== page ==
Should ports prefer not to get involved in the practicalities, they could create a commercial entity that could develop these capabilities, she suggests.

Bridging the gap

Describing herself as "a great believer in bridging the gap that exists between ships and ports", Ms Lyden-Walker cites examples of port environmental and other managers having little understanding of environmental regulations as they affect shipping.

“Ports must, indeed, be at the table – but they must ensure their representatives are educated about shipping and its operational challenges,” she says. “By the same token, shipping needs to recognise that the port is the community face of our industry, so a broader level of understanding of the shared responsibility, and opportunity for collaboration, is important.”

A factor that needs to be remembered is that not all ships trade in the same way and hence there are differing needs in ports, says Ms Lyden-Walker.

“For instance, cold ironing (onshore power) and LNG are only practical for ships that trade from Port A to Port B on a regular, scheduled route. That way, investment in infrastructure to either plug into shore power or invest in LNG bunkering facilities makes sense.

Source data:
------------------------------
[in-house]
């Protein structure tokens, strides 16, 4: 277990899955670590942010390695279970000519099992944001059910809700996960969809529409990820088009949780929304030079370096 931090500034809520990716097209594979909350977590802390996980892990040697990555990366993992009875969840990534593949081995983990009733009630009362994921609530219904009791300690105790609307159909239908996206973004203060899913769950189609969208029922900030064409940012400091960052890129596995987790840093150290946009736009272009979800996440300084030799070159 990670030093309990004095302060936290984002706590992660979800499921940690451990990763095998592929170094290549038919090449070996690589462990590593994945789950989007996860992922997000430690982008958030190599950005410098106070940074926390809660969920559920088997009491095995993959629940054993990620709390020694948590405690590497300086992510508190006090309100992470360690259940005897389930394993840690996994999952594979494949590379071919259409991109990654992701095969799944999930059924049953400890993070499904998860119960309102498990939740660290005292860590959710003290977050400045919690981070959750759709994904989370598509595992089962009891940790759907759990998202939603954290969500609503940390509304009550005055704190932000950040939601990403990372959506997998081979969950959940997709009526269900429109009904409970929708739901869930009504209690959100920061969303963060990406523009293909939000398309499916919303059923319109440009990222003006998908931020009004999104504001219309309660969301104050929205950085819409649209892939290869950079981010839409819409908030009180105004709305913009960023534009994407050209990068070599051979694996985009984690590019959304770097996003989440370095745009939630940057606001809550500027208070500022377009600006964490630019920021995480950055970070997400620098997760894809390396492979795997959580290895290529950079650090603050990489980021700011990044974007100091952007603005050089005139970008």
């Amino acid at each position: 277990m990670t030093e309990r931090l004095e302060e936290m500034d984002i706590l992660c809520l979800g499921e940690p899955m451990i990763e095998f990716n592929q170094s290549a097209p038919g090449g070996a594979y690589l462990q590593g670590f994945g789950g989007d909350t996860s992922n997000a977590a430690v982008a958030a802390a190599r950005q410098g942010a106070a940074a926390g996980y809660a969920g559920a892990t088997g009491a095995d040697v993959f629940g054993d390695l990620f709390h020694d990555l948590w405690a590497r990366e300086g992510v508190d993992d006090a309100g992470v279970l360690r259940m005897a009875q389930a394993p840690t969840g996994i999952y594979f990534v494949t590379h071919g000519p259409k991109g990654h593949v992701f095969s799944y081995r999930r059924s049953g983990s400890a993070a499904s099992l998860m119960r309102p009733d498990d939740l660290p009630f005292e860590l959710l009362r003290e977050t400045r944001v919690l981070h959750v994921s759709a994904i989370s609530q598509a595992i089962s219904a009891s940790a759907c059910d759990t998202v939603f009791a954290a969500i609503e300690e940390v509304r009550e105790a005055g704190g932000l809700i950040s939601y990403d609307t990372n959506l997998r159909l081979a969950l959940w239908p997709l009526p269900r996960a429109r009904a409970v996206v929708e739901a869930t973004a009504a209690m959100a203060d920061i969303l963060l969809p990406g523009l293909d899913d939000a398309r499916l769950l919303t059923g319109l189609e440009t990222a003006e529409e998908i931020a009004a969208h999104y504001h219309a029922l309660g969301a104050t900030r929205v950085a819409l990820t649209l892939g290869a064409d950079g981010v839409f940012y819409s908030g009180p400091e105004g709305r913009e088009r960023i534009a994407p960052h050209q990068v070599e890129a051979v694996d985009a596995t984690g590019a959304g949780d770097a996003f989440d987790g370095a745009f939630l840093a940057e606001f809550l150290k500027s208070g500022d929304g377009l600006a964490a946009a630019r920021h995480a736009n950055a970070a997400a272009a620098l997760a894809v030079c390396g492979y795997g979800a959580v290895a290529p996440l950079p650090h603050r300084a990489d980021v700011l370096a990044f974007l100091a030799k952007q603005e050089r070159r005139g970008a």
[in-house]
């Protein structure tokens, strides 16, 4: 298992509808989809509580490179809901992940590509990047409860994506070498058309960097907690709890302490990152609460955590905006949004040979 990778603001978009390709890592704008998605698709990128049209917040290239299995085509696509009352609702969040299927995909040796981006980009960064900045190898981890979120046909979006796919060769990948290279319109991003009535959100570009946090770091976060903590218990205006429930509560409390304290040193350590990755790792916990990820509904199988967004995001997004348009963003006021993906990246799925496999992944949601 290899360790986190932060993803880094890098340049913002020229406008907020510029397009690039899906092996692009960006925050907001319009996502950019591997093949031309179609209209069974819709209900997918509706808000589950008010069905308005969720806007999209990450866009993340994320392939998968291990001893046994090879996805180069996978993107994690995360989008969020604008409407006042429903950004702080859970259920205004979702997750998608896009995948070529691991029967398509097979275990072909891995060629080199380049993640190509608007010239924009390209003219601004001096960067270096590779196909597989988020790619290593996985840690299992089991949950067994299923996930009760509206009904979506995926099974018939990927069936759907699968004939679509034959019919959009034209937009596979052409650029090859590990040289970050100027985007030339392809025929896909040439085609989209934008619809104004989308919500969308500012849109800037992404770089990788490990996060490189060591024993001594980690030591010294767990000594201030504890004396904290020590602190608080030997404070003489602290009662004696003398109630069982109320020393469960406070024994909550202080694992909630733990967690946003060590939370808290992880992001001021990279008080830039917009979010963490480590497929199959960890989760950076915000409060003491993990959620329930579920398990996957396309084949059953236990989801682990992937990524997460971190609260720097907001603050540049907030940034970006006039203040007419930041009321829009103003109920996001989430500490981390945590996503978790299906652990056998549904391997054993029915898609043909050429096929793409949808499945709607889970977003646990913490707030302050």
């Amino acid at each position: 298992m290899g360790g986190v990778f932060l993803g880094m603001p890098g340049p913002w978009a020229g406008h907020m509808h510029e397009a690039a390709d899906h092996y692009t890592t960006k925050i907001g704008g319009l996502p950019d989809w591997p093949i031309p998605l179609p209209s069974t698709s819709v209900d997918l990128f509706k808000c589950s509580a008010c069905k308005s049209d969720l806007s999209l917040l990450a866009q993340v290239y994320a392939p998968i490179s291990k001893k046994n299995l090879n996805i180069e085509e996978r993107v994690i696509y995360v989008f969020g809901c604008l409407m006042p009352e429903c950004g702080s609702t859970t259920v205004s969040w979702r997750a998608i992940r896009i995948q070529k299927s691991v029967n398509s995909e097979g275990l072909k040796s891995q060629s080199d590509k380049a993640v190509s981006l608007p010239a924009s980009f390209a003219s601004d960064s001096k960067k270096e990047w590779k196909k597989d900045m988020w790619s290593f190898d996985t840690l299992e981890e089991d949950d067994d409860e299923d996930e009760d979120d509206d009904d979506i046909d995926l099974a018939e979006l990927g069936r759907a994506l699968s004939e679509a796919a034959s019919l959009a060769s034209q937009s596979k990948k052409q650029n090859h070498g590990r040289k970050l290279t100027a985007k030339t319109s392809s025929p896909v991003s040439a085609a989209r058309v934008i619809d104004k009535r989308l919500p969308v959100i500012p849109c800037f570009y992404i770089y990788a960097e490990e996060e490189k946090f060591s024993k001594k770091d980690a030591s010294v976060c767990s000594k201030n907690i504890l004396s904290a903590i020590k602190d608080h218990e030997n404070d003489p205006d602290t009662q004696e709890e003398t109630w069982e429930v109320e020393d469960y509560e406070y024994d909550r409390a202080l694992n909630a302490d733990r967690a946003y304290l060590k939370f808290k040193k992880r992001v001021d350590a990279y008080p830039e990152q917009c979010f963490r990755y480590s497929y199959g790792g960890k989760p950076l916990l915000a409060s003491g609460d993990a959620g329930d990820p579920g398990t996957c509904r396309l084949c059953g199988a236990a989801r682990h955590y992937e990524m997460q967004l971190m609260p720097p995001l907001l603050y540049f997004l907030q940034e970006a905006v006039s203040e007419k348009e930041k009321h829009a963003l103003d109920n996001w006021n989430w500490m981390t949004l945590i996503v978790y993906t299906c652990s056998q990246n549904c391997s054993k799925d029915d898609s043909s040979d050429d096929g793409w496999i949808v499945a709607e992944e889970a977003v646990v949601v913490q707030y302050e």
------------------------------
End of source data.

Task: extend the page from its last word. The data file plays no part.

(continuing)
“Most ships, though, do not run such regular routes. In this instance, facilitating reduced emissions by supporting the operational aspects of such a goal – waste reception facilities, charging stations, etc. – will help greatly to achieve the objective of reduced emissions.”

Green options

In January 2017, the Port of London Authority became the first UK port to introduce a ‘green tariff’, offering a 5% discount on port charges for vessels with an Environmental Shipping Index (ESI) score of 30 or above.

At the end of the year, the PLA published its draft Air Quality Strategy, the result of research, consultation and the first ever port-wide emissions inventory for the tidal Thames.